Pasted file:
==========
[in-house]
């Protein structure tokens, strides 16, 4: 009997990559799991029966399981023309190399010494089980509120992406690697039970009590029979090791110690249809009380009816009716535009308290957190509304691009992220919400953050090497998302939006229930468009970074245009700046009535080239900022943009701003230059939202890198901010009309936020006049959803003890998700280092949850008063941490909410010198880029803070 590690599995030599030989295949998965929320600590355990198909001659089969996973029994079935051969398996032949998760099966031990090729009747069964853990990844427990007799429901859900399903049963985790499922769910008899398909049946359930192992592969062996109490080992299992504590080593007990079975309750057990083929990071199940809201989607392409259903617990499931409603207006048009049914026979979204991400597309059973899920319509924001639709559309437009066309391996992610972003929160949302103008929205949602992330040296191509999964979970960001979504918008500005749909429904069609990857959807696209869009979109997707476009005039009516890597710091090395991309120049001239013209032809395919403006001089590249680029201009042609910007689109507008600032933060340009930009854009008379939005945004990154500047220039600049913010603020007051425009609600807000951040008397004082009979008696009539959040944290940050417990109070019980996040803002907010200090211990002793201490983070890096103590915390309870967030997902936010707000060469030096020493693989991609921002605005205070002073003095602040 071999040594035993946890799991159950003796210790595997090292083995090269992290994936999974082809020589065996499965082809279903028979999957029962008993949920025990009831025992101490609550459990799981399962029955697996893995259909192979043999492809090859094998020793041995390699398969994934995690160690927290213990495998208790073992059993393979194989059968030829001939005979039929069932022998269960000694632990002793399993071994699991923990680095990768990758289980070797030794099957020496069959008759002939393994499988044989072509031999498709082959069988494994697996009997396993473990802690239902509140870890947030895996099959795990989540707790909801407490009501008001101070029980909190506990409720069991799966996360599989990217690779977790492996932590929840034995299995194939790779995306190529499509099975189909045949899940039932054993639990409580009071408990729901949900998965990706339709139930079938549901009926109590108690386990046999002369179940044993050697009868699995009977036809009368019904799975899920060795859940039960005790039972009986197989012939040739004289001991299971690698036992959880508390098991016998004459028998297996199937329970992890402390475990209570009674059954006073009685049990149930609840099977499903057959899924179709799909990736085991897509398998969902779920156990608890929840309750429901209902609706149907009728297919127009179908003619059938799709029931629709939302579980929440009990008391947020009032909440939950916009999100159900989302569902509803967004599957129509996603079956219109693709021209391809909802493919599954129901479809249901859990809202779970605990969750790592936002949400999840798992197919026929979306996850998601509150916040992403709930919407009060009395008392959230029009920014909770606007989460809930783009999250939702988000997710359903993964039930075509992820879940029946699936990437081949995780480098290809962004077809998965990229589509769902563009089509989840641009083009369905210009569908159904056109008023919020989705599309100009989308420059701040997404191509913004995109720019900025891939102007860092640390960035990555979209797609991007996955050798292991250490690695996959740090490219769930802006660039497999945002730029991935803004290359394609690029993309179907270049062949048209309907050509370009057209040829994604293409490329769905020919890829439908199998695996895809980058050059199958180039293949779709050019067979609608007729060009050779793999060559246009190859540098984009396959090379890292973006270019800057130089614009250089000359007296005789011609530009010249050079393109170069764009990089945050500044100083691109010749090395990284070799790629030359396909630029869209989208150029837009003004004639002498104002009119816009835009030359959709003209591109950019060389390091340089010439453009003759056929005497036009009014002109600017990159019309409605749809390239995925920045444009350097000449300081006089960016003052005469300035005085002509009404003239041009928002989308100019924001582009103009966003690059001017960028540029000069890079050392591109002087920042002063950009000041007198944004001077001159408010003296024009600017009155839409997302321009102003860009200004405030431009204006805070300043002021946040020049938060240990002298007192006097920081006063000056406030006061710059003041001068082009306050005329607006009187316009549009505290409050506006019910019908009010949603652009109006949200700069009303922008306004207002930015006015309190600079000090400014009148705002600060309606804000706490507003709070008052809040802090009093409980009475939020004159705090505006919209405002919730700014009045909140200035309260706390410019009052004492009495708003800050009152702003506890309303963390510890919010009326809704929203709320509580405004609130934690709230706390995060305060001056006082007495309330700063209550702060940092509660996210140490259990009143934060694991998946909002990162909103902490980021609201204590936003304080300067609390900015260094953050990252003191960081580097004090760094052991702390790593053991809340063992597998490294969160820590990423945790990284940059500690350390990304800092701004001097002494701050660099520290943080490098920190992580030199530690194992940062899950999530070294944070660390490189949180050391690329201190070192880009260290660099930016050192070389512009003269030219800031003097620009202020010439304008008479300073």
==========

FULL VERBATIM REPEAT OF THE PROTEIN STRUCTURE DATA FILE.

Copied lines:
[in-house]
């Protein structure tokens, strides 16, 4: 009997990559799991029966399981023309190399010494089980509120992406690697039970009590029979090791110690249809009380009816009716535009308290957190509304691009992220919400953050090497998302939006229930468009970074245009700046009535080239900022943009701003230059939202890198901010009309936020006049959803003890998700280092949850008063941490909410010198880029803070 590690599995030599030989295949998965929320600590355990198909001659089969996973029994079935051969398996032949998760099966031990090729009747069964853990990844427990007799429901859900399903049963985790499922769910008899398909049946359930192992592969062996109490080992299992504590080593007990079975309750057990083929990071199940809201989607392409259903617990499931409603207006048009049914026979979204991400597309059973899920319509924001639709559309437009066309391996992610972003929160949302103008929205949602992330040296191509999964979970960001979504918008500005749909429904069609990857959807696209869009979109997707476009005039009516890597710091090395991309120049001239013209032809395919403006001089590249680029201009042609910007689109507008600032933060340009930009854009008379939005945004990154500047220039600049913010603020007051425009609600807000951040008397004082009979008696009539959040944290940050417990109070019980996040803002907010200090211990002793201490983070890096103590915390309870967030997902936010707000060469030096020493693989991609921002605005205070002073003095602040 071999040594035993946890799991159950003796210790595997090292083995090269992290994936999974082809020589065996499965082809279903028979999957029962008993949920025990009831025992101490609550459990799981399962029955697996893995259909192979043999492809090859094998020793041995390699398969994934995690160690927290213990495998208790073992059993393979194989059968030829001939005979039929069932022998269960000694632990002793399993071994699991923990680095990768990758289980070797030794099957020496069959008759002939393994499988044989072509031999498709082959069988494994697996009997396993473990802690239902509140870890947030895996099959795990989540707790909801407490009501008001101070029980909190506990409720069991799966996360599989990217690779977790492996932590929840034995299995194939790779995306190529499509099975189909045949899940039932054993639990409580009071408990729901949900998965990706339709139930079938549901009926109590108690386990046999002369179940044993050697009868699995009977036809009368019904799975899920060795859940039960005790039972009986197989012939040739004289001991299971690698036992959880508390098991016998004459028998297996199937329970992890402390475990209570009674059954006073009685049990149930609840099977499903057959899924179709799909990736085991897509398998969902779920156990608890929840309750429901209902609706149907009728297919127009179908003619059938799709029931629709939302579980929440009990008391947020009032909440939950916009999100159900989302569902509803967004599957129509996603079956219109693709021209391809909802493919599954129901479809249901859990809202779970605990969750790592936002949400999840798992197919026929979306996850998601509150916040992403709930919407009060009395008392959230029009920014909770606007989460809930783009999250939702988000997710359903993964039930075509992820879940029946699936990437081949995780480098290809962004077809998965990229589509769902563009089509989840641009083009369905210009569908159904056109008023919020989705599309100009989308420059701040997404191509913004995109720019900025891939102007860092640390960035990555979209797609991007996955050798292991250490690695996959740090490219769930802006660039497999945002730029991935803004290359394609690029993309179907270049062949048209309907050509370009057209040829994604293409490329769905020919890829439908199998695996895809980058050059199958180039293949779709050019067979609608007729060009050779793999060559246009190859540098984009396959090379890292973006270019800057130089614009250089000359007296005789011609530009010249050079393109170069764009990089945050500044100083691109010749090395990284070799790629030359396909630029869209989208150029837009003004004639002498104002009119816009835009030359959709003209591109950019060389390091340089010439453009003759056929005497036009009014002109600017990159019309409605749809390239995925920045444009350097000449300081006089960016003052005469300035005085002509009404003239041009928002989308100019924001582009103009966003690059001017960028540029000069890079050392591109002087920042002063950009000041007198944004001077001159408010003296024009600017009155839409997302321009102003860009200004405030431009204006805070300043002021946040020049938060240990002298007192006097920081006063000056406030006061710059003041001068082009306050005329607006009187316009549009505290409050506006019910019908009010949603652009109006949200700069009303922008306004207002930015006015309190600079000090400014009148705002600060309606804000706490507003709070008052809040802090009093409980009475939020004159705090505006919209405002919730700014009045909140200035309260706390410019009052004492009495708003800050009152702003506890309303963390510890919010009326809704929203709320509580405004609130934690709230706390995060305060001056006082007495309330700063209550702060940092509660996210140490259990009143934060694991998946909002990162909103902490980021609201204590936003304080300067609390900015260094953050990252003191960081580097004090760094052991702390790593053991809340063992597998490294969160820590990423945790990284940059500690350390990304800092701004001097002494701050660099520290943080490098920190992580030199530690194992940062899950999530070294944070660390490189949180050391690329201190070192880009260290660099930016050192070389512009003269030219800031003097620009202020010439304008008479300073």